Too Much Sitting, Not Enough Physical Activity Accelerates Biological Aging
Older women taking part in the Women’s March on January 21 weren’t just exercising their democratic right to protest—they were also protecting the length of their telomeres.
Researchers at University of California report that older women who sit for more than 10 hours a day, with less than 30 to 40 minutes of moderate-to-vigorous physical activity per day, have cells that are biologically older by eight years compared to women who are less sedentary.
They found that these women have shorter telomeres—tiny caps found on the ends of DNA strands, like the plastic tips of shoelaces—that protect chromosomes from deterioration and progressively shorten with age.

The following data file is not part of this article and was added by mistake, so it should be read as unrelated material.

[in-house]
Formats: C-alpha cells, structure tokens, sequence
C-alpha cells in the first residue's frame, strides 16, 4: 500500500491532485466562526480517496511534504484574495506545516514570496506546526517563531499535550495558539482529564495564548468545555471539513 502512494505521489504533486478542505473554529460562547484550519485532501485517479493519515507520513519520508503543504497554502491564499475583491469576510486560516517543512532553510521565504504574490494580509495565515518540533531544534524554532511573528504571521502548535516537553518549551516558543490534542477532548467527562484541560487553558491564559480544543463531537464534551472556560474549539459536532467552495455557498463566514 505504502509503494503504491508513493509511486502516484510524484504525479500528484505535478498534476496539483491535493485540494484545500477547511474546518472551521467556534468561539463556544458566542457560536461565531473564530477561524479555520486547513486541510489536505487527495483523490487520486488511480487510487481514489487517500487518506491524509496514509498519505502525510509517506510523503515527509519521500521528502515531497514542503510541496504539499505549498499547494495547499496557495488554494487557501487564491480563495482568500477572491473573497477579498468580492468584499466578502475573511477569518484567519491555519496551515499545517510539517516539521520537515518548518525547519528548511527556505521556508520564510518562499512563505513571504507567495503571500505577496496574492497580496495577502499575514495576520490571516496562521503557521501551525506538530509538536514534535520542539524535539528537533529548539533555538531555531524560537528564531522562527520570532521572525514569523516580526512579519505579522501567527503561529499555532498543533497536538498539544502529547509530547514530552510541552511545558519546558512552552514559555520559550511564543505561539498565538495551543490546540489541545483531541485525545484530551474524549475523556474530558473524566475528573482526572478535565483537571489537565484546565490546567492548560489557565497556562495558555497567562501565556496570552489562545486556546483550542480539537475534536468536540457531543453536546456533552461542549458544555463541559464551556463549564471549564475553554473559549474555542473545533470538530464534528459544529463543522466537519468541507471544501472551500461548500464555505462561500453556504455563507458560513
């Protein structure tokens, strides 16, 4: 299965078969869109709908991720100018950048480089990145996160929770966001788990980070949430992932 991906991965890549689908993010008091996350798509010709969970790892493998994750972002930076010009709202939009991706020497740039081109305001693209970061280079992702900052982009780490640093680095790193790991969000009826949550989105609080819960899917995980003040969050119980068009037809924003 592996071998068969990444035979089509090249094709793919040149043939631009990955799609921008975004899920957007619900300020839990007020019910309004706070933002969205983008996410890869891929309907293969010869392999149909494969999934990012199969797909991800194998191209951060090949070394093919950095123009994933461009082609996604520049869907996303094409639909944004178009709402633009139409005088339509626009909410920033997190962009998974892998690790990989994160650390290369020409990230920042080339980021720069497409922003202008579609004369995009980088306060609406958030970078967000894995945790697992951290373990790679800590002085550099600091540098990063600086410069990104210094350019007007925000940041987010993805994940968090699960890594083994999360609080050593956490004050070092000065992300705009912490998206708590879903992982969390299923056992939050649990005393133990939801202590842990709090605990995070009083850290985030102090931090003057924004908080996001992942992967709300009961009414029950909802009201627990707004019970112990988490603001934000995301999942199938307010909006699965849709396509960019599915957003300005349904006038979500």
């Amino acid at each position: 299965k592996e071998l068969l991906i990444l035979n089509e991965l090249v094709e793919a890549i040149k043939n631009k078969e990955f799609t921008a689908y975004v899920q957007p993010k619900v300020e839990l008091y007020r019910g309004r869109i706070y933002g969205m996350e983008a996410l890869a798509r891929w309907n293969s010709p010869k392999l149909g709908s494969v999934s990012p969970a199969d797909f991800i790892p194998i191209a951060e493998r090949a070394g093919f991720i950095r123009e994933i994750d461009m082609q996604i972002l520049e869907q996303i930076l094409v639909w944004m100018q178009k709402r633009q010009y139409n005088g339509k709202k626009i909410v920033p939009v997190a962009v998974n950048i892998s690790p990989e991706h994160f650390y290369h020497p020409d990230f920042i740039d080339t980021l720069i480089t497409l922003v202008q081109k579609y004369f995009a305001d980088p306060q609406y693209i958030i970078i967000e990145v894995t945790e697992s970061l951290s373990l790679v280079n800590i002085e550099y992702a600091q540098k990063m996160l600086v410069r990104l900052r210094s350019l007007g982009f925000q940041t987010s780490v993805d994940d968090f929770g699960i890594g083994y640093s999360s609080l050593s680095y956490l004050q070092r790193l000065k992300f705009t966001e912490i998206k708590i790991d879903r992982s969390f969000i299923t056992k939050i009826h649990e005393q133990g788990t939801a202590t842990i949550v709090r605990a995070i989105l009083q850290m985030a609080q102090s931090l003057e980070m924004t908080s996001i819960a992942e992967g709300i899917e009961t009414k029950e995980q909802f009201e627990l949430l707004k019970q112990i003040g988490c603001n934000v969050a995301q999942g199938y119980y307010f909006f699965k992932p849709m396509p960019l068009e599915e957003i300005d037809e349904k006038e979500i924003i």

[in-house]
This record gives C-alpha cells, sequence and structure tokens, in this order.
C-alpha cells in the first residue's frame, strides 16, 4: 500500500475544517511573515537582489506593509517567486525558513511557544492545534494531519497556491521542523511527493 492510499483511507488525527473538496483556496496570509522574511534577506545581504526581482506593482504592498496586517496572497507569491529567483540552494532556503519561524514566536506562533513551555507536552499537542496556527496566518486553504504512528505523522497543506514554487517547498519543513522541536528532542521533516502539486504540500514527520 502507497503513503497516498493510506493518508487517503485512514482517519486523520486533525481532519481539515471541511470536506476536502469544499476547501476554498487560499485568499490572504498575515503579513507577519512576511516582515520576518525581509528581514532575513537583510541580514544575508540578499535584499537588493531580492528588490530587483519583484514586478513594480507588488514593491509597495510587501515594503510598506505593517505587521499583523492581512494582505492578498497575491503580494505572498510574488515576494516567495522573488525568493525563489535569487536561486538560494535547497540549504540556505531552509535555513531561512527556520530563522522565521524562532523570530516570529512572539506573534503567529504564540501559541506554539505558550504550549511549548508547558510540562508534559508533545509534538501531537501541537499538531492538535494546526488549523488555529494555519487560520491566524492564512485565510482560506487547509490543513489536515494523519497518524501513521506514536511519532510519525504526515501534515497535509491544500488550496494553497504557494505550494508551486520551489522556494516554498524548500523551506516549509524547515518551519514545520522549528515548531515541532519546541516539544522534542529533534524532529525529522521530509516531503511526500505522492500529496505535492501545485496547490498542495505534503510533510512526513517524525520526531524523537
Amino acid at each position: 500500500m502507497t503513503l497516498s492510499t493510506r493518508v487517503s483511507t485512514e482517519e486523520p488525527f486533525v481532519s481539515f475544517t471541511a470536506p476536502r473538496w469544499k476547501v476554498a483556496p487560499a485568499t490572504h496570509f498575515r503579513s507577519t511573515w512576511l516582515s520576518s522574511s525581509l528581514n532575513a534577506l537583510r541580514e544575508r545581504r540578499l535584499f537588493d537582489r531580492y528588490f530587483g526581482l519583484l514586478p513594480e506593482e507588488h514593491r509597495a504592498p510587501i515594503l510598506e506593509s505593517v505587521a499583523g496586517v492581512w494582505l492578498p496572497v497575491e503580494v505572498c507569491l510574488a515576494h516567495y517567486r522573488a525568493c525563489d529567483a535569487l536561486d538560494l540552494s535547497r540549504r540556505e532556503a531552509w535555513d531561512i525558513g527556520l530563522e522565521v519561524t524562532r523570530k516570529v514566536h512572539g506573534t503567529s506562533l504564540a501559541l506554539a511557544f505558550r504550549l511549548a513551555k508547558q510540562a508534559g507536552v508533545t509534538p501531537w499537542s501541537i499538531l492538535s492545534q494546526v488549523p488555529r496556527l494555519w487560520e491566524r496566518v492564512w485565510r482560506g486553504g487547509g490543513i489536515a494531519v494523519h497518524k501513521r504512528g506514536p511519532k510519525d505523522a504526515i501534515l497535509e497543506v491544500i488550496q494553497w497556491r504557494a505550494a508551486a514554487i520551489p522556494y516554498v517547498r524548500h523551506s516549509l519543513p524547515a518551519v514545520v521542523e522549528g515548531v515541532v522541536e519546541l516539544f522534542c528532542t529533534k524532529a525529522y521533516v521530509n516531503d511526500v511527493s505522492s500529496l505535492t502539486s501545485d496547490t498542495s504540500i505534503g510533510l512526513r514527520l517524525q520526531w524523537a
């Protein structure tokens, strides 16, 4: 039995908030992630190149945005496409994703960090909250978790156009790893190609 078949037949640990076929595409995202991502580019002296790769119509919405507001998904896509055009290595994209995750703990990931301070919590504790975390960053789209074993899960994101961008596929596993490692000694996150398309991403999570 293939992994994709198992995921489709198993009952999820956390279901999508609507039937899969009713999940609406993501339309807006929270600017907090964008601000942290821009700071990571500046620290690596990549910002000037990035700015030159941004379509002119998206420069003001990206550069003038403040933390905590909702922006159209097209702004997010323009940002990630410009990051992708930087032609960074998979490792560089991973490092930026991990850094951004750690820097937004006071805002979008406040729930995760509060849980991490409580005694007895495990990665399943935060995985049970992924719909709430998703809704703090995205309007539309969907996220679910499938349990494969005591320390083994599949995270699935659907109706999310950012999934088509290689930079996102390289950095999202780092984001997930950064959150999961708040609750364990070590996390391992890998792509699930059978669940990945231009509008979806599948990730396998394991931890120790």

As a cell ages, its telomeres naturally shorten and fray, but health and lifestyle factors, such as obesity and smoking, may accelerate that process.
Shortened telomeres are associated with cardiovascular disease, diabetes and major cancers.
“Our study found cells age faster with a sedentary lifestyle. Chronological age doesn’t always match biological age,” said study author Dr. Aladdin Shadyab.
Nearly 1,500 women, ages 64 to 95, participated in the study.
“We found that women who sat longer did not have shorter telomere length if they exercised for at least 30 minutes a day, the national recommended guideline,” said Dr. Shadyab. “Physical activity should continue to be part of our daily lives as we get older, even at 80 years old.”
Shadyab said future studies will examine how exercise relates to telomere length in younger populations and in men.
The research was published in the American Journal of Epidemiology.